belt sander or orbital sander question

Old 11-20-04, 11:50 AM
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belt sander or orbital sander question

My husband wants to use a belt sander on a 50 year old oak kitchen table we are refinishing. It was stained and painted and we've used chemical strippers to remove all of the paint. Now the surface of the wood is black and the strippers are just creating a mess without removing any of the black stain. We are able to sand through the blackened wood surface to clean wood with an orbital sander but it will take days and days to complete the whole table. His solution is to use a belt sander to remove the black wood but I'm afraid it's going to ruin the table. Any advice!!!?!?! Please hurry before he starts!!!

Last edited by StumpedStripper; 11-20-04 at 01:34 PM.
Old 11-20-04, 02:32 PM
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No. Beltsanders are the equivalent of a chainsaw and have no place in use with furniture. It will increase the risk of sanding through the thin veneer and ruining the furniture.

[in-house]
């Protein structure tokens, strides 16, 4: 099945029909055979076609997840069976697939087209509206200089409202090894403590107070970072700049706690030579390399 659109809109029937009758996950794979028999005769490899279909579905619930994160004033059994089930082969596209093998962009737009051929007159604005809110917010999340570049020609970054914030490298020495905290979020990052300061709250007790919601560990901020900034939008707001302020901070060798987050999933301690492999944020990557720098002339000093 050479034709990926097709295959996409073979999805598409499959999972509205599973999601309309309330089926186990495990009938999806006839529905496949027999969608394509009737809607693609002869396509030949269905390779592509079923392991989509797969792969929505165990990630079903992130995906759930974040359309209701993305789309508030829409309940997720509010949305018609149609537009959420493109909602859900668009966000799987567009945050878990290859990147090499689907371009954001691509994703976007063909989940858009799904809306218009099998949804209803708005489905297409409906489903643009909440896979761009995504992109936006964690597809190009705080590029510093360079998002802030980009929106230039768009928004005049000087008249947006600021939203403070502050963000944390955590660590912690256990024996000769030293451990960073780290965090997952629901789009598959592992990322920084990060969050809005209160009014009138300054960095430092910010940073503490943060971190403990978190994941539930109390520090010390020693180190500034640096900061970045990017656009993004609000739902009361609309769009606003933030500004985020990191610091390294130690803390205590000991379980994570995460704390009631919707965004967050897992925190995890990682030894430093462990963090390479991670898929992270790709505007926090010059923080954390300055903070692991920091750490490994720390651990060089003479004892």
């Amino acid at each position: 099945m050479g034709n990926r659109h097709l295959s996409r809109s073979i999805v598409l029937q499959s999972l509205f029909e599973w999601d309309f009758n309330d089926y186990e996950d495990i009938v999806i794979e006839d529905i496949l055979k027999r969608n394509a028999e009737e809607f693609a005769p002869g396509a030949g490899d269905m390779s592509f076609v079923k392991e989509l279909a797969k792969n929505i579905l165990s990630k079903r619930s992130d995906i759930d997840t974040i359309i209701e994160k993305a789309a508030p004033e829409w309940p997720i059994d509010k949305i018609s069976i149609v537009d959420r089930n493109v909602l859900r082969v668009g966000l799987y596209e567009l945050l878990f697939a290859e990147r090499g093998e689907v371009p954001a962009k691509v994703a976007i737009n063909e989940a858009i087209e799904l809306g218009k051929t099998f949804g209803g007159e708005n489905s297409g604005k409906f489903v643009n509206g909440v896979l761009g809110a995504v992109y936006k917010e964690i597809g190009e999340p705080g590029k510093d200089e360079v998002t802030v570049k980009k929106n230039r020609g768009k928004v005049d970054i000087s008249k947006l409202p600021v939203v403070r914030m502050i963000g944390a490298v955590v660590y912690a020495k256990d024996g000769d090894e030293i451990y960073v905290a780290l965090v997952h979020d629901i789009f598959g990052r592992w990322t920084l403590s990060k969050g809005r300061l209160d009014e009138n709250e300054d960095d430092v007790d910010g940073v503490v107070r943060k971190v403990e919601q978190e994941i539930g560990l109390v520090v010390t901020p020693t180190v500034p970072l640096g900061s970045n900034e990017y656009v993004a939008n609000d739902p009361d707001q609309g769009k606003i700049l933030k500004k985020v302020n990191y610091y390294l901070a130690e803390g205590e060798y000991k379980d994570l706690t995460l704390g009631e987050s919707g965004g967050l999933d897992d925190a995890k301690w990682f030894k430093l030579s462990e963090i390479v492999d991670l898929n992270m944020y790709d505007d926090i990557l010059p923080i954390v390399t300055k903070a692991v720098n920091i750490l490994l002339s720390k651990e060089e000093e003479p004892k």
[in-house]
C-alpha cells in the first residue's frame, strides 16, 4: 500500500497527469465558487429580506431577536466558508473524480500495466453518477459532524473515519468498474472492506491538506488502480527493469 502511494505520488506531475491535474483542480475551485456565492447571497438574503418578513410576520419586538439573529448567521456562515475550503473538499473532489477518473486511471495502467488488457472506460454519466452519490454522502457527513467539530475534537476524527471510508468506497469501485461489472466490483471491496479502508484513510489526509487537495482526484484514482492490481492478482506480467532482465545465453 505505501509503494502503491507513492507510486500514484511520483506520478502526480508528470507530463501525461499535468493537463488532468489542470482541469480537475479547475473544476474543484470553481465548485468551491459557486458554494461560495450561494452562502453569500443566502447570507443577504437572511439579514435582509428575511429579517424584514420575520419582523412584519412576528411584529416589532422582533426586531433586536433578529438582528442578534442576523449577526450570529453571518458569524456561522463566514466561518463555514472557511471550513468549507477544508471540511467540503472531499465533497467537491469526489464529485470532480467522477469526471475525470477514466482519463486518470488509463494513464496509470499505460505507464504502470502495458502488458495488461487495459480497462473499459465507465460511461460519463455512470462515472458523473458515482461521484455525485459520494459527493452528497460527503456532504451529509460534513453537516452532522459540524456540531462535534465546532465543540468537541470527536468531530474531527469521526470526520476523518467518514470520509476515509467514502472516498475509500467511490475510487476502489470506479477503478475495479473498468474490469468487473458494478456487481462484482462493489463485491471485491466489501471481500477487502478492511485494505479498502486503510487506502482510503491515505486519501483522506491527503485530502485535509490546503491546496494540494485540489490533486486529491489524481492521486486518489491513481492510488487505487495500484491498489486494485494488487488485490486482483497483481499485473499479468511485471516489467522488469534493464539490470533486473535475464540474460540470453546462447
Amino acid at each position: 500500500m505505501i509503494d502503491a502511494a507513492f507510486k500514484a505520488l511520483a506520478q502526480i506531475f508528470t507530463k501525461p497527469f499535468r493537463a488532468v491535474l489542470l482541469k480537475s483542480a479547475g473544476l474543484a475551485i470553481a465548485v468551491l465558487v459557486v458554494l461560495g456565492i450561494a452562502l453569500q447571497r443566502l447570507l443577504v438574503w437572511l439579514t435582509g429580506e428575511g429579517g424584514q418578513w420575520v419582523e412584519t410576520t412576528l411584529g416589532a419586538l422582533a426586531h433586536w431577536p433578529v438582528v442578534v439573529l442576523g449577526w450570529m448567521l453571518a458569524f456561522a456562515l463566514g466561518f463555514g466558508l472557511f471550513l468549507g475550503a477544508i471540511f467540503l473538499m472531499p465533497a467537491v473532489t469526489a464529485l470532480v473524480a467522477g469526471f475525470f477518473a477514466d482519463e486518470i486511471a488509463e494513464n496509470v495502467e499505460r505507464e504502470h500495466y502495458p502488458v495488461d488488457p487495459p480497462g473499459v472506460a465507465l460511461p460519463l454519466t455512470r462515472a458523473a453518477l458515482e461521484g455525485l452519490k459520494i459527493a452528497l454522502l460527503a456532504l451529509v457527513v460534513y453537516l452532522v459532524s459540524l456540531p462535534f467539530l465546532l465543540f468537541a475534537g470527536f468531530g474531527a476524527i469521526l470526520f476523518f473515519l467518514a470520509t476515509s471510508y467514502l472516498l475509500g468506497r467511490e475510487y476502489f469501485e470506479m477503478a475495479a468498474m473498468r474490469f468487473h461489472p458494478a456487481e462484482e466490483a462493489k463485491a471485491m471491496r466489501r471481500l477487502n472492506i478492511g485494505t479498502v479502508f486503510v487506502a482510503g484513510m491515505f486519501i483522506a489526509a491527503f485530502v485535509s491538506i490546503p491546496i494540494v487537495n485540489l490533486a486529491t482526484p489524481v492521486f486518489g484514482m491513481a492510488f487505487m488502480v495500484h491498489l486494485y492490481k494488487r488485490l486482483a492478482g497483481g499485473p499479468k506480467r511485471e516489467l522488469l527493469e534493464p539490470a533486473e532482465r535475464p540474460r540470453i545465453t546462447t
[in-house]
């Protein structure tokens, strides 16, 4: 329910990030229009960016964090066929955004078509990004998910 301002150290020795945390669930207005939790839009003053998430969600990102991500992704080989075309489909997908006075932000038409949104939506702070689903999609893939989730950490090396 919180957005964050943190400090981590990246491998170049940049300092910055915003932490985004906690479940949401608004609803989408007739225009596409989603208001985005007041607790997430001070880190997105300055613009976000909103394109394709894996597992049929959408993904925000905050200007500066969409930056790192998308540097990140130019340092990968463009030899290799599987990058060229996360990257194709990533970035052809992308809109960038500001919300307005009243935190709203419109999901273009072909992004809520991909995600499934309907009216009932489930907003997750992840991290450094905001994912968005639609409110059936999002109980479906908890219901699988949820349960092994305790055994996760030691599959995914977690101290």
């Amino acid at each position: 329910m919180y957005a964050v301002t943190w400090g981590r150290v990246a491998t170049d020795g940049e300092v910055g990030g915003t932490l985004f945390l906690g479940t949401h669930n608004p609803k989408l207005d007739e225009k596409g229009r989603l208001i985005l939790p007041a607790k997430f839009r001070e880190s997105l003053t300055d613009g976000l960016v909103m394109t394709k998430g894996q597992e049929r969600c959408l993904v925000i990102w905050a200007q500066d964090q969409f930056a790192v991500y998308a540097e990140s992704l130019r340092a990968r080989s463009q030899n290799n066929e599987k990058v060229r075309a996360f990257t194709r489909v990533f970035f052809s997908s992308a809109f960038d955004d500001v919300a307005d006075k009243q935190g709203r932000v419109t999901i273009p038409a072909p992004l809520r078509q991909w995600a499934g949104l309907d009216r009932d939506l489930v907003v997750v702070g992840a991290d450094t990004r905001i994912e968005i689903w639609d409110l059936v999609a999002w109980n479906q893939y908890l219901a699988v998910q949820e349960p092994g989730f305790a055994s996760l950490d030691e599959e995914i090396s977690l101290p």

The residue in the stripping operation should respond to use of more stripper and a brush or scotchbrite pad to remove all the residue. Following all the steps in stripping, including the neutralizing of the surface after all the chemicals are otherwise removed is important to a successful project.

Oak darkens naturally from exposure to air and light. The darkness may be the result of this or of a stain or fuming that was done in the past. Fuming can be quite difficult to remove because it is a chemical reaction in the wood with ammonia.

Sanding on a piece of furniture is best done by hand or with a straight-line, orbital, or random-orbital sander.

Hope this helps.
Old 12-11-04, 10:35 PM
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If they are black stains from moisture or water, you can use oxcilic acid on it while it's still in its raw state.

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